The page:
Sunday, March 30, 2008
March is almost over and while it behaved like a lion most of the month, it is likely to exit rather meekly. (but not exactly lamb-like) In spite of the continued winter weather, I saw many new things and marveled at the returning birds and the spring sky. About ten days ago we viewed the full moon of the vernal equinox. Easter was exceptionally early because this moon appeared on the day of the equinox. I took the picture above through the silhouetted swelling buds of our lilac bush on a cold and windy night.
It looks as if the Bald Eagles have returned north after wintering in our region. On Easter Sunday evening, my husband and I were fortunate enough to approach this mature eagle as it sat in a perch above the river just behind a local hospital. The area is built up with plenty of pedestrian and vehicular traffic, but the eagle was not intimidated by those watching it.
Other interesting sightings included the Heron rookery, Horned Larks, Pileated and Red-bellied Woodpeckers, Sandhill Cranes, hand feeding Chickadees and Nuthatches, and seeing some new water fowl on Lake Ontario.
The saga of the Cedar Waxwings continues. Samuel went birding with us yesterday and we stopped at the hospital to fill the feeders and check for any more dead birds. We found a large mixed flock of Cedar and Bohemian Waxwings in the crabapple trees. One bird was "under the influence" and Samuel posted a short video clip of it on his blog. His account of our day is very enthusiastic and detailed. It is a real pleasure to walk the trails with him.
I am looking forward to April. Our four foot snow banks should melt and some ponds should open in the warmer temperatures that are forecasted. It will be much easier to walk around and observe what is new.
Friday, March 28, 2008
I lived in Toronto for six or seven years of my childhood and adolescence moving away from the big city just before my sixteenth birthday. My friend Lesley and I spent many Saturdays on the subway system, exploring the downtown, riding the elevator to the top of the Bank of Commerce building (the CN Tower had not yet been built), visiting the Royal Ontario Museum or having lunch at the counter of Eatons Annex. We enjoyed a lot of freedom and our parents did not worry as long as we were home for dinner. Our family's church was located near Danforth Avenue and I was very familiar with the streets in the area.
Last weekend, Lesley took Becka and I back to Danforth Avenue, the first time for me in over 30 years. It is now known as GreekTown and small shops and numerous restaurants line both sides of the street. The outdoor patios of the eateries were not yet open for the season, but a few places had moved some of their merchandise into the fresh air and sunshine. The flower shop above featured many bright spring blooms for Easter weekend and the prices were very reasonable. I would have purchased a couple of pots if home had been closer.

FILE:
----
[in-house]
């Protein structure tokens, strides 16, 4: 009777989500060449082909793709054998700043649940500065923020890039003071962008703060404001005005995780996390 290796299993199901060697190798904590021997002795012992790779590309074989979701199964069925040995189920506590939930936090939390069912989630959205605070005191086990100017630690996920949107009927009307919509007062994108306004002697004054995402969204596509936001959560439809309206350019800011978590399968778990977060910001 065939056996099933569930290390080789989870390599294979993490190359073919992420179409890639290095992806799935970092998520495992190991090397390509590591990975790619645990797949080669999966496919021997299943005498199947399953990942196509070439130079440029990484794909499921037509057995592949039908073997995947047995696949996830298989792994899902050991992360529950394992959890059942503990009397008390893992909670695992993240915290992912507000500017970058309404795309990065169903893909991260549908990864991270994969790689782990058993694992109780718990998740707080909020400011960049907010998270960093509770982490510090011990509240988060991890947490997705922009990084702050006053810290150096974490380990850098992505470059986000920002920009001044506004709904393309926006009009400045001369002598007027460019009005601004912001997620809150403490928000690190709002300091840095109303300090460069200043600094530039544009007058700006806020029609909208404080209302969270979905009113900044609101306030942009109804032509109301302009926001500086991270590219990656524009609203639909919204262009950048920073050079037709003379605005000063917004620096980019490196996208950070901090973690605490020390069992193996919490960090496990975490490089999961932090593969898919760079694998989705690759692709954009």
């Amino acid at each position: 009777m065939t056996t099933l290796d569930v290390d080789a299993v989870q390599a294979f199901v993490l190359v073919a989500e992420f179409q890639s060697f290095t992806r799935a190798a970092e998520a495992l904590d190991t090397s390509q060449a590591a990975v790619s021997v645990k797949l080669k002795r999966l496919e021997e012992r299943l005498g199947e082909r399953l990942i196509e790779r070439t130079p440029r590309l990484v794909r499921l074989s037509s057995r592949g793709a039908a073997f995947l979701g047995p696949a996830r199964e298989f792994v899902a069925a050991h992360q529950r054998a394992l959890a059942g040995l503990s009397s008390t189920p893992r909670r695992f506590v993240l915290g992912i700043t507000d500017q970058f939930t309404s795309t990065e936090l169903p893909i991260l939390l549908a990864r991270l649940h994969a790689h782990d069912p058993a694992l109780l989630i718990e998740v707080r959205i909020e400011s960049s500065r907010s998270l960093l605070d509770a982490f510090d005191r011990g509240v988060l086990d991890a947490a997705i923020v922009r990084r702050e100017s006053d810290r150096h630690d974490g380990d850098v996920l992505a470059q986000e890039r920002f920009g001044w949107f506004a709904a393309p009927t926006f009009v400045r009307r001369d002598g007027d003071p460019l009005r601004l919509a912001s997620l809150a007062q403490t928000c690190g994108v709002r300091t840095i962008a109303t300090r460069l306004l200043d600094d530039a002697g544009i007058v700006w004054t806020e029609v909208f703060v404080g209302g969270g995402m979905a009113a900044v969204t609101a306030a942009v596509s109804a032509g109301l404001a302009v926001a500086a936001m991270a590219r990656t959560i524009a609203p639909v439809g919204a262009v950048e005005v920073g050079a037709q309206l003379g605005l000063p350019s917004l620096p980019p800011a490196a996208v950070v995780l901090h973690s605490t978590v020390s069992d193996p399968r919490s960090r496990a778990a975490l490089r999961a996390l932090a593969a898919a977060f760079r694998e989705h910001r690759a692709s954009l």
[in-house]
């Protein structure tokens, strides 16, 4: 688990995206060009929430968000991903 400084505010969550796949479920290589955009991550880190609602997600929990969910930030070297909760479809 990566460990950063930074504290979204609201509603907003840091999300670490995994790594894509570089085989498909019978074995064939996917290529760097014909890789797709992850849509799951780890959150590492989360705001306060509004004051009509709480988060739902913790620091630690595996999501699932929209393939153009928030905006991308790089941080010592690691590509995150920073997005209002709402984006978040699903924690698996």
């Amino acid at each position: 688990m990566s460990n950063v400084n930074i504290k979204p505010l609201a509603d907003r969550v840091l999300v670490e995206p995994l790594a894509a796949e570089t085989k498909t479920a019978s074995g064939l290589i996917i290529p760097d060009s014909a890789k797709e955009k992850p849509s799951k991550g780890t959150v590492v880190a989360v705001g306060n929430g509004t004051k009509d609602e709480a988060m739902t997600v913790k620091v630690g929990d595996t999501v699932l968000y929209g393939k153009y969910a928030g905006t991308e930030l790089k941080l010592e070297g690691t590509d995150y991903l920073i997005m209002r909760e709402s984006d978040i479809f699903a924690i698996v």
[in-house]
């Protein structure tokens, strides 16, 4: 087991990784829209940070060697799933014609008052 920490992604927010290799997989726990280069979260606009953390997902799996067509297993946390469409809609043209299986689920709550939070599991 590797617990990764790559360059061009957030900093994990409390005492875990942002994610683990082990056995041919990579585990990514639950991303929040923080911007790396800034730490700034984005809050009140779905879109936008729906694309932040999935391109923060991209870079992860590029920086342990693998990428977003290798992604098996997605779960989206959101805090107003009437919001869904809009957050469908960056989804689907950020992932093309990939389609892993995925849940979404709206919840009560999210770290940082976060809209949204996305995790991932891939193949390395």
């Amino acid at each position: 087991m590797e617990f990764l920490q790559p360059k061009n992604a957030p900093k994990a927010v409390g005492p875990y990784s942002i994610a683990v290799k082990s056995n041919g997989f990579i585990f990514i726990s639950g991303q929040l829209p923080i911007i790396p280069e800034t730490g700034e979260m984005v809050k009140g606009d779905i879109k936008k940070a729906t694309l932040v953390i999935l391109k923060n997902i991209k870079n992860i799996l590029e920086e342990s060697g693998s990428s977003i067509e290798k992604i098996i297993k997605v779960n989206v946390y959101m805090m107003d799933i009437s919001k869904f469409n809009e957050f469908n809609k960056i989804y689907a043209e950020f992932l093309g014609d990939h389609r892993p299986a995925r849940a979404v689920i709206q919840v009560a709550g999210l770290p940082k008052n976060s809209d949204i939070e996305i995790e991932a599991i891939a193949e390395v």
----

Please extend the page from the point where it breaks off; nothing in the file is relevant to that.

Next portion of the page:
Many cities have languishing cores and their suburbs lack character and community. Toronto has a number of ethnic and eclectic neighbourhoods and shopping districts, each with their own unique flavour. I would love to be able to shop at a small produce store, bakery or variety store within walking distance of my home. My parents grew up in a small town north of Toronto and I lived there for a couple of years too. Grandma shopped at the next door butcher shop and around the corner at Mary's fruit and vegetable store But the main street died when the indoor mall and large grocery stores were built just outside the town core.
Places like GreekTown are the best part of big cities, here in North America or around the world. Toronto is very clean and safe compared to other cities its size, even more so than when I walked its streets in the 1960's.
What big city neighbourhoods have you enjoyed visiting?
Thursday, March 27, 2008
I filled the feeders at hospital today and was disturbed to find three more dead Cedar Waxwings and the remains of another that was likely eaten by our hawk. There was no sign of trauma on the bodies unlike the bird we found last week who had struck the window. There are several ornamental crab apple trees on the hospital grounds which have been loaded with fruit since the fall. The Cedar Waxwings have been feeding here and have made a noticeable dent in the amount of fruit compared to last week.
I was checking out possible causes for the dead birds and found this on the Cornell University birding site.
The Cedar Waxwing is vulnerable to alcohol intoxication and death after eating fermented fruit., especially when several warm days follow a cold frost. The cold causes cells in the fruit to burst, and yeast works on the mash converting sugar to alcohol. There are numerous records of birds flying out of control from the effects of alcohol.
If the birds are intoxicated, they are more inclined to hit the windows, or they may just be dropping dead. I don't know how such a problem could be prevented. This appears to be a bumper year for Cedar Waxwings in our area and large flocks have been reported in several areas of the city.
The country roads north of the city are lightly travelled and generally free of the high snowbanks we have in town. The shoulders are soft, but the Mennonite buggies travel through the mud.